Dogstrust continue the fight against Puppy Smuggling with their new campaign: ‘Don’t be Dogfished’

The UK dog charity, Dogstrust has started the new year with a campaign to warn members of the public about puppy smuggling. It has named the practice it has named ‘dogfishing’, referencing the common parlance ‘catfishing’ which is often used when people try to convince others that they are someone else online, usually for the purposes of fraud. The charity is warning people who are looking for a puppy to be aware of the large numbers of puppies that have been smuggled into the UK and know the signs that this may have happened to the puppy that they are viewing.

DogsTrust have published four reports into puppy smuggling from 2014 to 2018, sending investigators to check out how easy it is to smuggle a puppy into the UK through border controls and they have found that throughout the four years, the practice has become more established and easier to achieve. The charity is calling on the government to ensure that when the UK leaves the EU, that stringent controls are introduced, as their findings show that because a large number of puppies are being imported, this can put other dogs and owners in danger of contracting disease, or facing the heartbreak and high vet bills of a puppy that falls ill.

The charity suggests that there are a number of warning signs that could show a potential puppy buyer that the animals they are viewing have been smuggled into the country rather than bred in the UK or transported legally:

  1. Buyers are not able to see the puppy more than once, or they are not able to view the puppy with its mum and siblings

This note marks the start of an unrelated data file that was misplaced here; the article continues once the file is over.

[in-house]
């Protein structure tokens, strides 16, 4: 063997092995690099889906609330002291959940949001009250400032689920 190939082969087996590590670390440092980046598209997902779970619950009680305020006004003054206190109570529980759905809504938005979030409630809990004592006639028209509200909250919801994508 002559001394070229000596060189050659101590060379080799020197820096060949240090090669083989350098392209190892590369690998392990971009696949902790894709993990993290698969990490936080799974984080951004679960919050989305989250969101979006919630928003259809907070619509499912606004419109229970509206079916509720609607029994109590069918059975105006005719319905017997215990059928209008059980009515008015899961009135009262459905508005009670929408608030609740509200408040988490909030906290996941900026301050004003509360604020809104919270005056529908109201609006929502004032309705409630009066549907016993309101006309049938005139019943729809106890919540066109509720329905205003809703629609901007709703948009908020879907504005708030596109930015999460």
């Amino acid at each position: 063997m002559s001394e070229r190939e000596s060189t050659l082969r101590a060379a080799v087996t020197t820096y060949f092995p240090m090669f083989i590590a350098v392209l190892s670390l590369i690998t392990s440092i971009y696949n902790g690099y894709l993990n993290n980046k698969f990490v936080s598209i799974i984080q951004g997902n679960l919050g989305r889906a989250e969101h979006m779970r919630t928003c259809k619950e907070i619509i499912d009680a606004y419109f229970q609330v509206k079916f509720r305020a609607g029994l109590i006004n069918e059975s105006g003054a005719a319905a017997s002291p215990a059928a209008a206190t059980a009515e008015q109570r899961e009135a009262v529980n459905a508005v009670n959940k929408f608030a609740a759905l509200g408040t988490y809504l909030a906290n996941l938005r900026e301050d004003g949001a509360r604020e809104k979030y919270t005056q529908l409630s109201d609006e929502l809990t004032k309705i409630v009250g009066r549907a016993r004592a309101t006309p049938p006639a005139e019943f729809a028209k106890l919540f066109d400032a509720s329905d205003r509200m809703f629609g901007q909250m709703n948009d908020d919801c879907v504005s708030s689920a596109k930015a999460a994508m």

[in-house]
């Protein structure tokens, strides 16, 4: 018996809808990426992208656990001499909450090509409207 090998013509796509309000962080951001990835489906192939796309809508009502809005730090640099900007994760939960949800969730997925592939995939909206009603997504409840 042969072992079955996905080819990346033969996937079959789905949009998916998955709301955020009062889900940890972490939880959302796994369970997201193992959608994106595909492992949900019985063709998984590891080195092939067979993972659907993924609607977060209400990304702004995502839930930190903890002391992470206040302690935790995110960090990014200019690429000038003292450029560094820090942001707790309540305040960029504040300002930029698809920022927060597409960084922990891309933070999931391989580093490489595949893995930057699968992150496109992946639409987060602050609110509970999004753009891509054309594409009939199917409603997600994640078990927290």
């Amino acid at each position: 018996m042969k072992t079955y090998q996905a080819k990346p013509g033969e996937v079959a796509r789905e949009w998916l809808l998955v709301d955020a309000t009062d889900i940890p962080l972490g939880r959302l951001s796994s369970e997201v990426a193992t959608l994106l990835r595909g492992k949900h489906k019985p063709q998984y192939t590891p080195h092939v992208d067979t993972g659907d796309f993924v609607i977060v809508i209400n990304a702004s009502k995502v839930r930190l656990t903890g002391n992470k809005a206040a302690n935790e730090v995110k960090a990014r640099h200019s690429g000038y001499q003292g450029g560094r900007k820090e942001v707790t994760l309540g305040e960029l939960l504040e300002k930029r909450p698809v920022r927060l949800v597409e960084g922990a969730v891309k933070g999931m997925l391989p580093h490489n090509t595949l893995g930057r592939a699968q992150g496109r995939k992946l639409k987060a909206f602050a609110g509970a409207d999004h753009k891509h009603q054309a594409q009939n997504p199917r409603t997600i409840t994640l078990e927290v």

2. Buyers are not able to see the puppy at a seller’s home - they are asked to meet the seller to collect the puppy at a car park or lay-by
  3. The puppy does not seem to be the age the seller has suggested it is, it might seem younger or older, or too small for its age. The seller might have lied about the puppy breed or the vaccinations and microchips
  4. The microchips are registered in a foreign country rather than the UK
  5. The puppy falls ill or has behaviour problems within a short time of being taken home

A fifth of buyers responding to online adverts, said that their puppy seller lied to them about the dog they were buying and a quarter had health or behaviour concerns with their puppy after a few weeks. Some puppies were locked in small cages and not with mum, or were sick or very scared and wary of humans.

DogsTrust advises people who are concerned that the puppy they are viewing could have been a victim of puppy smuggling to walk away and report the breeder to trading standards. They recognise that this is a hard decision and that people may want to rescue the puppy, but that if the puppy is ill or has not had the right vaccinations, that it could end up costing a lot of money in vet bills.

When buying a puppy, potential buyers are recommended to see the puppy more than once and see it with its mother at their home so that you can see how they have been cared for.

Check out the paper work, including a puppy contract, which will offer information about the breed, health, diet, parents, the puppy’s experiences and more.

If a potential puppy buyer feels pressured or has any doubts about the way the puppy has been cared for - walk away and report the seller to Trading Standards.

As part of the ‘Don’t be Dogfished’ campaign, Dogstrust volunteers will be travelling the country in a van that has been adapted to show the conditions that many smuggled puppies have to travel in. There is also a webpage which offers advice to would-be puppy owners.

The trading standards website offers help and support as well as the ability to report a trader, including puppy sellers.

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